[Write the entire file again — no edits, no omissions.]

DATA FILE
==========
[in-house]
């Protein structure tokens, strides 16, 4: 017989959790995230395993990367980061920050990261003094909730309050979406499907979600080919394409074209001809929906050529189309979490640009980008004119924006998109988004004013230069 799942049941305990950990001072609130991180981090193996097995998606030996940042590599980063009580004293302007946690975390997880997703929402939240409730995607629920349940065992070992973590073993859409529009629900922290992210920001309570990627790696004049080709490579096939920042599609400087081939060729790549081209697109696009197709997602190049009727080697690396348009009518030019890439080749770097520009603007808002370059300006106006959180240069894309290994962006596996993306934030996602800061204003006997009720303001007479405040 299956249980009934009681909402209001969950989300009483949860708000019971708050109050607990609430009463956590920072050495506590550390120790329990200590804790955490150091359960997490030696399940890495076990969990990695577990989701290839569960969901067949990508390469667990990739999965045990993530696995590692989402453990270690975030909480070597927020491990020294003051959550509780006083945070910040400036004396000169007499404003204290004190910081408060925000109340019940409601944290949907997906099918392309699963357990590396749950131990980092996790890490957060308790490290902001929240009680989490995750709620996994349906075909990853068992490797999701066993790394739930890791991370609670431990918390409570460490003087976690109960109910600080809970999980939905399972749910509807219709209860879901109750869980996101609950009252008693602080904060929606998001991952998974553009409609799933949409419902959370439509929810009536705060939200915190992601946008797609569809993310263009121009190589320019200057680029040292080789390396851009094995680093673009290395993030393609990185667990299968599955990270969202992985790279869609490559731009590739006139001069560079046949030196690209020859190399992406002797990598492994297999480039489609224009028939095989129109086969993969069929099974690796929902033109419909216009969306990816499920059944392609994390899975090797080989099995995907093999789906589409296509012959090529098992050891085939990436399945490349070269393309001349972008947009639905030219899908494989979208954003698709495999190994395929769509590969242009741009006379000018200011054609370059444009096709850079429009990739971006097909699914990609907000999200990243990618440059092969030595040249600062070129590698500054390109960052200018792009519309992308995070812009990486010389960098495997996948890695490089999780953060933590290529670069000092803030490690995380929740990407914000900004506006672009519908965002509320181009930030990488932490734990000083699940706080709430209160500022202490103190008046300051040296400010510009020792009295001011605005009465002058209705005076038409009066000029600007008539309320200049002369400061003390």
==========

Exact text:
[in-house]
């Protein structure tokens, strides 16, 4: 017989959790995230395993990367980061920050990261003094909730309050979406499907979600080919394409074209001809929906050529189309979490640009980008004119924006998109988004004013230069 799942049941305990950990001072609130991180981090193996097995998606030996940042590599980063009580004293302007946690975390997880997703929402939240409730995607629920349940065992070992973590073993859409529009629900922290992210920001309570990627790696004049080709490579096939920042599609400087081939060729790549081209697109696009197709997602190049009727080697690396348009009518030019890439080749770097520009603007808002370059300006106006959180240069894309290994962006596996993306934030996602800061204003006997009720303001007479405040 299956249980009934009681909402209001969950989300009483949860708000019971708050109050607990609430009463956590920072050495506590550390120790329990200590804790955490150091359960997490030696399940890495076990969990990695577990989701290839569960969901067949990508390469667990990739999965045990993530696995590692989402453990270690975030909480070597927020491990020294003051959550509780006083945070910040400036004396000169007499404003204290004190910081408060925000109340019940409601944290949907997906099918392309699963357990590396749950131990980092996790890490957060308790490290902001929240009680989490995750709620996994349906075909990853068992490797999701066993790394739930890791991370609670431990918390409570460490003087976690109960109910600080809970999980939905399972749910509807219709209860879901109750869980996101609950009252008693602080904060929606998001991952998974553009409609799933949409419902959370439509929810009536705060939200915190992601946008797609569809993310263009121009190589320019200057680029040292080789390396851009094995680093673009290395993030393609990185667990299968599955990270969202992985790279869609490559731009590739006139001069560079046949030196690209020859190399992406002797990598492994297999480039489609224009028939095989129109086969993969069929099974690796929902033109419909216009969306990816499920059944392609994390899975090797080989099995995907093999789906589409296509012959090529098992050891085939990436399945490349070269393309001349972008947009639905030219899908494989979208954003698709495999190994395929769509590969242009741009006379000018200011054609370059444009096709850079429009990739971006097909699914990609907000999200990243990618440059092969030595040249600062070129590698500054390109960052200018792009519309992308995070812009990486010389960098495997996948890695490089999780953060933590290529670069000092803030490690995380929740990407914000900004506006672009519908965002509320181009930030990488932490734990000083699940706080709430209160500022202490103190008046300051040296400010510009020792009295001011605005009465002058209705005076038409009066000029600007008539309320200049002369400061003390």